Two things have always been underplayed in
analysis of Coonan’s proposed media reforms. Together they may explain News
Ltd’s attack on the package, and give some hint of what is to come.

The first is the significance of the
datacasting licences, which Coonan hopes to allocate next year. She has made it
clear they will not go to the established television networks. It is important to remember that the main
difference between datacasting and fully fledged television is government
restriction imposed to prevent them from competing with traditional free to air
television. Coonan is involved in a
delicate balancing act: trying to free up the restrictions sufficiently to make
datacasting attractive, while also protecting the position of the established
television networks.

Fairfax is much more advanced in the battle to get a datacasting license
than News Ltd, something which Coonan tacitly acknowledged in this
interview
. And Coonan favours using the datacasting spectrum for mobile television
services using the DVB-H technology that
has been on trial in Sydney for some time.


If Fairfax got a
licence to deliver news and information via mobile television in “snack
news” format it would be a considerable threat to News Ltd’s core tabloid
newspaper business. Why would young
people buy a tabloid newspaper when they can catch up on the headlines and
entertainment news on the way to work on their mobile phones?


Meanwhile, Fairfax could also
attempt to develop a pay-per-view business model for its traditional broadsheet
content online. Perhaps this is why News Ltd has lost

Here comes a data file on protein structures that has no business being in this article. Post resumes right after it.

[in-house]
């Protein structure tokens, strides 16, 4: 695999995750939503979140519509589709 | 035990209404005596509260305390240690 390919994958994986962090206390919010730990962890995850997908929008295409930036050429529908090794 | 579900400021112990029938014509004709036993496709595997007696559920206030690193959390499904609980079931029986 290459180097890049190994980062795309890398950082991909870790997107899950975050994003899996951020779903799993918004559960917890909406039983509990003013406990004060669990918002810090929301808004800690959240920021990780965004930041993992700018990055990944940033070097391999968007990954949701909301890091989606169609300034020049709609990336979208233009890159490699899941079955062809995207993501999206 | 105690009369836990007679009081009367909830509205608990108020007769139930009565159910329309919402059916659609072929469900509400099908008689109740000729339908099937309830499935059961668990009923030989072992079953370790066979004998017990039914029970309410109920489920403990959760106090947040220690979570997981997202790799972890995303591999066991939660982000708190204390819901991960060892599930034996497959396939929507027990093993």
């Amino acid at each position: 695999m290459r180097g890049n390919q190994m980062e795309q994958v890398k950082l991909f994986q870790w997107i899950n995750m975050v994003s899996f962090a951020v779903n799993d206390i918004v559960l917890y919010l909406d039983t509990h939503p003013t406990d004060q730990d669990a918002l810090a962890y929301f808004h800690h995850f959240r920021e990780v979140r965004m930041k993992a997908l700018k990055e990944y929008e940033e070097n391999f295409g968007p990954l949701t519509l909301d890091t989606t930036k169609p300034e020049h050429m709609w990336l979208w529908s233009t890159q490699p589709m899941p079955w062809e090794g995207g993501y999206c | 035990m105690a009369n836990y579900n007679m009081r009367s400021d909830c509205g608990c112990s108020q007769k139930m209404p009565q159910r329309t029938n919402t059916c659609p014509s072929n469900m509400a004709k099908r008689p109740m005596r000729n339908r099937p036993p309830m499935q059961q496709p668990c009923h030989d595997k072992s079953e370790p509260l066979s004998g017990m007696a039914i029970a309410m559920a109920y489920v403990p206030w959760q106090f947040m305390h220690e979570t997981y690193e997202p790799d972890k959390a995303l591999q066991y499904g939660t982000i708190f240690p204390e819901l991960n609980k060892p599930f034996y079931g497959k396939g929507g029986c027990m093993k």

enthusiasm for the reform package.


News Ltd is getting up a head of steam in
its attempts to catch up to Fairfax in the online world. New
websites are imminent for the mastheads, and large staffs have been seconded and
recruited for the online presence.
Journalists are being trained in video editing, with streamed video
clips planned. It is understood that Rupert himself has been giving his local
troops a hurry up.


The other thing that has been greatly
overlooked is that Coonan has always had a face-saving “out” if
trying to push through cross-media ownership reform gets too hot to
handle. Her discussion paper nominated
two possible dates for the lifting of cross-media ownership restrictions: next
year, or when the analogue television signal is switched off, which will be
between 2010 and 2012. Most commentators
assumed that it would be next year, but given News Ltd’s breaking of ranks on
the issue, and National Party unrest, this must now be in doubt.


Rather than drop the whole thing, it would
be quite possible for Coonan to simply plumb for the later date, thus leaving
the essential digital action plan in tact and saving face. By the time we get to 2010, of course,
everything will have changed. The media
landscape will look very different, convergence will mean much of the heat will
have gone out of cross media ownership, and the government may not have control
of the Senate and may not even be in power.


Peter Fray

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